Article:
Upsets, Favorites, and Key Race Predictions from Men’s NCAAs: Day 3

Day 1 |  Day 2 |  Day 3

As we’re all sitting in anticipation of the beginning of the women’s meet, these last few excruciatingly impatient days will tick by very slowly. But we’re here to fill the void with some predictions for the men’s meet.

Just like with the women’s selections, we’ll take this race-by-race, day-by-day, before culminating in team picks. Same rules apply: Relays we’ll pick 1-5, individuals we’ll go 1-3 with a wildcard. That wildcard is someone who is either seeded low, is not a “name” swimmer, or is otherwise going to be overlooked by the general picksters.

Click here to see how the psych sheets break down, read on to see who our picks are, and scroll to the bottom to leave your thoughts in the comments.

1650 free

1. Chad La Tourette (Stanford)
2. Martin Grodzki (Georgia)
3. Jackson Wilcox (Texas)
Wildcard: Jo Kinderwater

Rationale: This has the potential to be a legendary distance battle. La Tourette and Grodzki went 1-2 last year, but they have already blown past those times this season. In fact, 5 of the top 6 in the country return. There’s going to be a great battle for 3rd between the two Longhorns: Wilcox and McBroom. I think that the older Wilcox, who fought off a tough McBroom challenge at Big 12’s, will have a slight mental edge in these circumstances and takes 3rd. Jo Kinderwater was put away soundly in this race at ACC’s by Virginia’s Matt McLean (another swimmer that will be in the fast-heat pack with Wilcox and McBroom). But he still swam very close to his 2010 NCAA times in both this race and the 500 free. That shows how much deeper and stronger the mile field is this season. Still, despite being seeded 9th in this event, he’s one of the best young distance swimmers in the country. His whole 2010 season has seemed a bit off of what he’s capable of, so we should see him fighting for a big bounceback this season. In a timed final event, however, Kinderwater will have the disadvantage of not being in the top-flight. This is more significant in the mile than probably any other race.

Stanford could get a win from La Tourette, and this is the event where they really made a strong move on Cal at Pac-10’s.  However, David Mosko’s absence due to an injury is defiantly going to be felt in this face since he was a top 8 contender.

200 backstroke

1. Cory Chitwood (Arizona)
2. Austin Surhoff (Texas)
3. Eric Ress (Indiana)
Wildcard: Bryan Collins (Texas)

Rationale: Chitwood won this race last year despite his battles with the illness. It was on the last day of the meet, and he did seem to get stronger as the meet went on.. And it was by a relatively wide margin too: 6-tenths over all-world 200 backstroker Tyler Clary. I don’t see any way that he loses this race at full-strength. After Chitwood , it’s a tough pick, but not because there’s so many obvious choices for top 3, but moreso because there isn’t much history to go off of amongst the top seeds. This is not to say that the swimmers aren’t good, because they are, in fact, quite outstanding; they just don’t have the history.

Surhoff swam extremely well in this race last year in prelims, but slipped a little in finals back to 6th after a very long meet for a freshman. This year, as a sophomore, he’ll be better equipped to handle his grueling event schedule, and should place much better in the final here. Ress, as the defending French National Champion in this event, is the best in the field long course in this 200 back. At Big Ten’s, however, he didn’t prove that, which was likely the result of having broken his hand the day before. As we mentioned in the 100 back, it’s probably just enough to knock him down a placing, but not enough to keep him out of the top 3; especially in this 200: his best race. Florida’s Marco Loughran will also be in the battle for a top 3, and Stanford’s Matt Thompson is bursting with talent in this event that he’s ready to display.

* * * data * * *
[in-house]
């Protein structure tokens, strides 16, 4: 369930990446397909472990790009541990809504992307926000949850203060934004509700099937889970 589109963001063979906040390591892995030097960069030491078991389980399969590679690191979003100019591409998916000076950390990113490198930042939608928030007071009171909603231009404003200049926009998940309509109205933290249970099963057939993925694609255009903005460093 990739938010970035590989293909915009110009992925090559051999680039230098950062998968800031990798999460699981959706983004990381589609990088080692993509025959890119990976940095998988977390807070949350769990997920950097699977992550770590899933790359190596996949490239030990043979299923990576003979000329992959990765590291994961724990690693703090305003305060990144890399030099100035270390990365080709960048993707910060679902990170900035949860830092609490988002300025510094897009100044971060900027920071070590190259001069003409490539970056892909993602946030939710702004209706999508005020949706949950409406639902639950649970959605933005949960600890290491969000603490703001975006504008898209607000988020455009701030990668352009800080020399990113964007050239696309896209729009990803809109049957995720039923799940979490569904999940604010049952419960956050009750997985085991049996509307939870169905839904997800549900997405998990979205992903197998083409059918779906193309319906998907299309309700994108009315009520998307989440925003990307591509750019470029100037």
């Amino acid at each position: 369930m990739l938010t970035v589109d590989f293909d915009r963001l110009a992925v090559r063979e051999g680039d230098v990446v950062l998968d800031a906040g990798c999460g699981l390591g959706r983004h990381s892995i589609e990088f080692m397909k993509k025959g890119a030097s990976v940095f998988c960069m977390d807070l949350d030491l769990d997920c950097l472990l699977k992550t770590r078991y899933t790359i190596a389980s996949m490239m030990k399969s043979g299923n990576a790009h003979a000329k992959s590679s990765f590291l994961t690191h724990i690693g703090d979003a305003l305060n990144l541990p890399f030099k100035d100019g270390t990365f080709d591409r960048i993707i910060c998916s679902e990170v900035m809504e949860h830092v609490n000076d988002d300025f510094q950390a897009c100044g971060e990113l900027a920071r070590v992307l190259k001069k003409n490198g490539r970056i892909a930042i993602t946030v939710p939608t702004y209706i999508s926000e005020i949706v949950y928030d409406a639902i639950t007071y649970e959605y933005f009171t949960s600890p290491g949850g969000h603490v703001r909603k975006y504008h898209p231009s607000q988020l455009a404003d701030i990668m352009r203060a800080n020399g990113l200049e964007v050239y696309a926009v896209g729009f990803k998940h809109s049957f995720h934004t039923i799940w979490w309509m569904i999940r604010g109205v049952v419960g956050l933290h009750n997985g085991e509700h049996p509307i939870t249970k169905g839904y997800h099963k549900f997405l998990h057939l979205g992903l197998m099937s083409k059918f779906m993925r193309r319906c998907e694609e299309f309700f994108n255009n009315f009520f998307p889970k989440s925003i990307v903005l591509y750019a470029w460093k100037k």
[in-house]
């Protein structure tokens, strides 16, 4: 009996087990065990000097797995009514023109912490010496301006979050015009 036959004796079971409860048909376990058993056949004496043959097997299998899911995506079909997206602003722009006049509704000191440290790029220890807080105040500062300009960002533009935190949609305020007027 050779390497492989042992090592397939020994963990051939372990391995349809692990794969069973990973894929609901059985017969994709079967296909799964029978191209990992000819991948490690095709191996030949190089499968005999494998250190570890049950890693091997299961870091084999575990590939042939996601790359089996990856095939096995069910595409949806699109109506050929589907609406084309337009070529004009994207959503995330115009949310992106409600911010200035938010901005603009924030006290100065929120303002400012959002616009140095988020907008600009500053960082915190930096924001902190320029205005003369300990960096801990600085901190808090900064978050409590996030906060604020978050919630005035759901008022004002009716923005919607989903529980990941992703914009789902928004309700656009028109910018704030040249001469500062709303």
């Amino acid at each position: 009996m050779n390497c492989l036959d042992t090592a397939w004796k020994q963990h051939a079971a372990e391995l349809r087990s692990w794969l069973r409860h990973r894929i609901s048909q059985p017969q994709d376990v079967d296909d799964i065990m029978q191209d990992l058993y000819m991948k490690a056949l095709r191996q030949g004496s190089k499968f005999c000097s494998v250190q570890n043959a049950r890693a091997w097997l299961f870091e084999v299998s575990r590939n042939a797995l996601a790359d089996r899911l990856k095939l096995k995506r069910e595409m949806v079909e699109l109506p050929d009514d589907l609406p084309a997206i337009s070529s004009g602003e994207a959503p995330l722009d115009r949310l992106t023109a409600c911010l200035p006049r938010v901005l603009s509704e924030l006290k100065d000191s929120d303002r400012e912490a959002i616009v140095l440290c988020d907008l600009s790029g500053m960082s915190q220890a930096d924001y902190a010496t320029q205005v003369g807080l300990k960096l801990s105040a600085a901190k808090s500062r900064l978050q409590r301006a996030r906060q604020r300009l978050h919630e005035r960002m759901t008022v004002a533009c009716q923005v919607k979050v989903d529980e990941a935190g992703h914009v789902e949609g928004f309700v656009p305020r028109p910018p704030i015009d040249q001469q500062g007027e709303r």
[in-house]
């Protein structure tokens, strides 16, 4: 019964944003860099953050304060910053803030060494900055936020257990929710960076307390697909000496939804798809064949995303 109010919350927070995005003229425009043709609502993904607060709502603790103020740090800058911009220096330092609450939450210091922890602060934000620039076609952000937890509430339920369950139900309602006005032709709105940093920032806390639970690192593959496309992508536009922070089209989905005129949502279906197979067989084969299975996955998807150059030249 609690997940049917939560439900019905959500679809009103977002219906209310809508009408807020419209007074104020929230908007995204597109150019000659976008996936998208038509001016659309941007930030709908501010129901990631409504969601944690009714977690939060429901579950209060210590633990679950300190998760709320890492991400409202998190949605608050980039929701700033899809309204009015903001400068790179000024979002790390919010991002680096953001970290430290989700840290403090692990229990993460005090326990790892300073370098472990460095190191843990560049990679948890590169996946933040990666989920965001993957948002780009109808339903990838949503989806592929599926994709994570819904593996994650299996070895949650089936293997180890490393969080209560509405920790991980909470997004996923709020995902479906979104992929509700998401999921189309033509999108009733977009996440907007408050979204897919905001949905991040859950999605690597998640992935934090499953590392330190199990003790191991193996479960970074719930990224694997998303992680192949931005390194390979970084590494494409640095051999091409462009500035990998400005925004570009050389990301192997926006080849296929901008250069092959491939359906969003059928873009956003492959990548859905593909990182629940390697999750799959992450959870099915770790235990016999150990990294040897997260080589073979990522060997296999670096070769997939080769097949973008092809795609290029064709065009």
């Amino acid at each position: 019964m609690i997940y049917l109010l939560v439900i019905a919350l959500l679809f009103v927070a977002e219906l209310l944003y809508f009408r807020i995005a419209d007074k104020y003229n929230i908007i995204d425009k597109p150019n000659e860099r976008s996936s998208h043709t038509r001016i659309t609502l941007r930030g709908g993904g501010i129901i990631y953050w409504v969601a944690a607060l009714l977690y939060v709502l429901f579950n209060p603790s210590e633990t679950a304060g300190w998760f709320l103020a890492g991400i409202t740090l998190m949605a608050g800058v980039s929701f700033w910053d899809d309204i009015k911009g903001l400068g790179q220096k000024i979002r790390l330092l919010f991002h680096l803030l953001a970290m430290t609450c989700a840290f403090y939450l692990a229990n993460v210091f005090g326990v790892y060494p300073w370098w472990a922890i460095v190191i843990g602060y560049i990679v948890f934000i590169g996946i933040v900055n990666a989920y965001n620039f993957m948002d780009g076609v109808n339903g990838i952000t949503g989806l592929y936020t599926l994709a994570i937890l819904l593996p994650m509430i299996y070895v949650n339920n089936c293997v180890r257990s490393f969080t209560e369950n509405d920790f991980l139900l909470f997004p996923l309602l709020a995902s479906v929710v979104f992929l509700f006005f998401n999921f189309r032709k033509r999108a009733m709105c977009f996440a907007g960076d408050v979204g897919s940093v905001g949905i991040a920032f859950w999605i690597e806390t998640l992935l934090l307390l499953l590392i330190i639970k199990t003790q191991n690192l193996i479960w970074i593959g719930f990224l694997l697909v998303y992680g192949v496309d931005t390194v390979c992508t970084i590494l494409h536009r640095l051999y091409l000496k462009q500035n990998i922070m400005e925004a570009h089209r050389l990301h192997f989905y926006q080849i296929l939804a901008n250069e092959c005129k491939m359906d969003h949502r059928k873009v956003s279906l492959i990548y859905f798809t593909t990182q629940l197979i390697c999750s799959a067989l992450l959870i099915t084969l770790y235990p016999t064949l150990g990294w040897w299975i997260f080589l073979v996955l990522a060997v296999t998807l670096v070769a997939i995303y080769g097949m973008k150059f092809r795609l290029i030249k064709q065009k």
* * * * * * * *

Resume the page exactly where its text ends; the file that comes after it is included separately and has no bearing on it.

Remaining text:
This is a race on day 3 where, if the meet is close (when factoring in the platform diving yet to come), someone could make a big move on Cal. Stanford has two top-6 potential guys, and Texas could get three in the A-final between Surhoff, Cole Cragin, Bryan Collins, and freshman Patrick Murphy.

100 freestyle

1. Nathan Adrian (Cal)
2. Vlad Morozov (USC)
3. Jimmy Feigen (Texas)
Wildcard:  Conor Dwyer (Florida)
Bonus Wildcard: Michael Richards (Minnesota)

Rationale: Nathan Adrian will be chasing Cesar Cielo’s record in this event. David Rieder and I were discussing this race the other day, and crunching some numbers, and we both agreed that he would be down to within hundreths of Cielo’s U.S. Open (and NCAA) record of 40.92, and it will come down to every tiny little detail for him getting it.

But what about the freshman Morozov? He pushed Adrian harder than we expected at Pac-10’s, and most indicators point to USC and Cal being at similar levels of rest at that meet. He’s got a killer start, and there’s still a slight window open for an upset here. I think his chances are better here than in the 50, though on either account I think they’re slim. It was hard to put Feigen 3rd here. As both a freshman and a sophomore, he was second in this race, but I think that Morozov is improving at an unbelievable rate for such a young age, while Feigen has yet to truly break out to that World-Class level in this event. This doesn’t mean that I don’t think Feigen will beat Morozov next year, however.

Conor Dwyer is an easy Wildcard pick. We really don’t have a clue what he’s capable of in this 100 free. The best we can do is extrapolate from three times: 1) his 18.9 50 free relay split from SEC’s; 2) his 1:31.7 200 free flat-start from SEC’s; and 3) his 42.17 relay-split from last season. Put it all together and…well I’ll let you make your own decisions, but I see a 41-high in his future. Since that was so obvious, I’ll give you Michael Richards as a bonus wildcard. Anyone who goes a 19.0 in the 50 free should be able to go at least a 42.0 in the 100, especially given that he had very little push in this race at Big Ten’s